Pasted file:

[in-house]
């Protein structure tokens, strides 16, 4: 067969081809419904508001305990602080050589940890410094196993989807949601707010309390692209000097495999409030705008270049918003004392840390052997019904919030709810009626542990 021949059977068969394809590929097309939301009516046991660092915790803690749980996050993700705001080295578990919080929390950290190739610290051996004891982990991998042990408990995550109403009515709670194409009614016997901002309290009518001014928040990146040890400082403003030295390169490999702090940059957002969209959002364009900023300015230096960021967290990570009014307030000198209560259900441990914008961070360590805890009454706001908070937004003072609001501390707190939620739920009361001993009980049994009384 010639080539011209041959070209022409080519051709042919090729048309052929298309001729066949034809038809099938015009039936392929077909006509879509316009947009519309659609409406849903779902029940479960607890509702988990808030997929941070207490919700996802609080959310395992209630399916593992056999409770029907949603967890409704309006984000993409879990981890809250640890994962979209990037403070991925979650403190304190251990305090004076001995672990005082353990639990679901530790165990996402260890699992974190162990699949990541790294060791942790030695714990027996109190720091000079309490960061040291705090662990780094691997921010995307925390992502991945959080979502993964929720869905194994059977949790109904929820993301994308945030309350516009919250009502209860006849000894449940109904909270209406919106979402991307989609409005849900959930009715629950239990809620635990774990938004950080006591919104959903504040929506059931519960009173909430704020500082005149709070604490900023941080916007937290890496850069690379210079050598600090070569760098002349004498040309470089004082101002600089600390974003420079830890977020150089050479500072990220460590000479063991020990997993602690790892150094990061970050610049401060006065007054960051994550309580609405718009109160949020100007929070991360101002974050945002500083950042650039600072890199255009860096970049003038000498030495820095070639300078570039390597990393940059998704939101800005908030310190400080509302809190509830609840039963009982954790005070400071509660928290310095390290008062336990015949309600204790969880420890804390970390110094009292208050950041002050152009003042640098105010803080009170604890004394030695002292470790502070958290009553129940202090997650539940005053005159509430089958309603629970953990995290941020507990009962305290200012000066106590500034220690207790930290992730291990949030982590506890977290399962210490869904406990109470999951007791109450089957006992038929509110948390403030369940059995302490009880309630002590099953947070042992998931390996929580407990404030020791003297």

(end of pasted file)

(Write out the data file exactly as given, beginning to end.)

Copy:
[in-house]
């Protein structure tokens, strides 16, 4: 067969081809419904508001305990602080050589940890410094196993989807949601707010309390692209000097495999409030705008270049918003004392840390052997019904919030709810009626542990 021949059977068969394809590929097309939301009516046991660092915790803690749980996050993700705001080295578990919080929390950290190739610290051996004891982990991998042990408990995550109403009515709670194409009614016997901002309290009518001014928040990146040890400082403003030295390169490999702090940059957002969209959002364009900023300015230096960021967290990570009014307030000198209560259900441990914008961070360590805890009454706001908070937004003072609001501390707190939620739920009361001993009980049994009384 010639080539011209041959070209022409080519051709042919090729048309052929298309001729066949034809038809099938015009039936392929077909006509879509316009947009519309659609409406849903779902029940479960607890509702988990808030997929941070207490919700996802609080959310395992209630399916593992056999409770029907949603967890409704309006984000993409879990981890809250640890994962979209990037403070991925979650403190304190251990305090004076001995672990005082353990639990679901530790165990996402260890699992974190162990699949990541790294060791942790030695714990027996109190720091000079309490960061040291705090662990780094691997921010995307925390992502991945959080979502993964929720869905194994059977949790109904929820993301994308945030309350516009919250009502209860006849000894449940109904909270209406919106979402991307989609409005849900959930009715629950239990809620635990774990938004950080006591919104959903504040929506059931519960009173909430704020500082005149709070604490900023941080916007937290890496850069690379210079050598600090070569760098002349004498040309470089004082101002600089600390974003420079830890977020150089050479500072990220460590000479063991020990997993602690790892150094990061970050610049401060006065007054960051994550309580609405718009109160949020100007929070991360101002974050945002500083950042650039600072890199255009860096970049003038000498030495820095070639300078570039390597990393940059998704939101800005908030310190400080509302809190509830609840039963009982954790005070400071509660928290310095390290008062336990015949309600204790969880420890804390970390110094009292208050950041002050152009003042640098105010803080009170604890004394030695002292470790502070958290009553129940202090997650539940005053005159509430089958309603629970953990995290941020507990009962305290200012000066106590500034220690207790930290992730291990949030982590506890977290399962210490869904406990109470999951007791109450089957006992038929509110948390403030369940059995302490009880309630002590099953947070042992998931390996929580407990404030020791003297």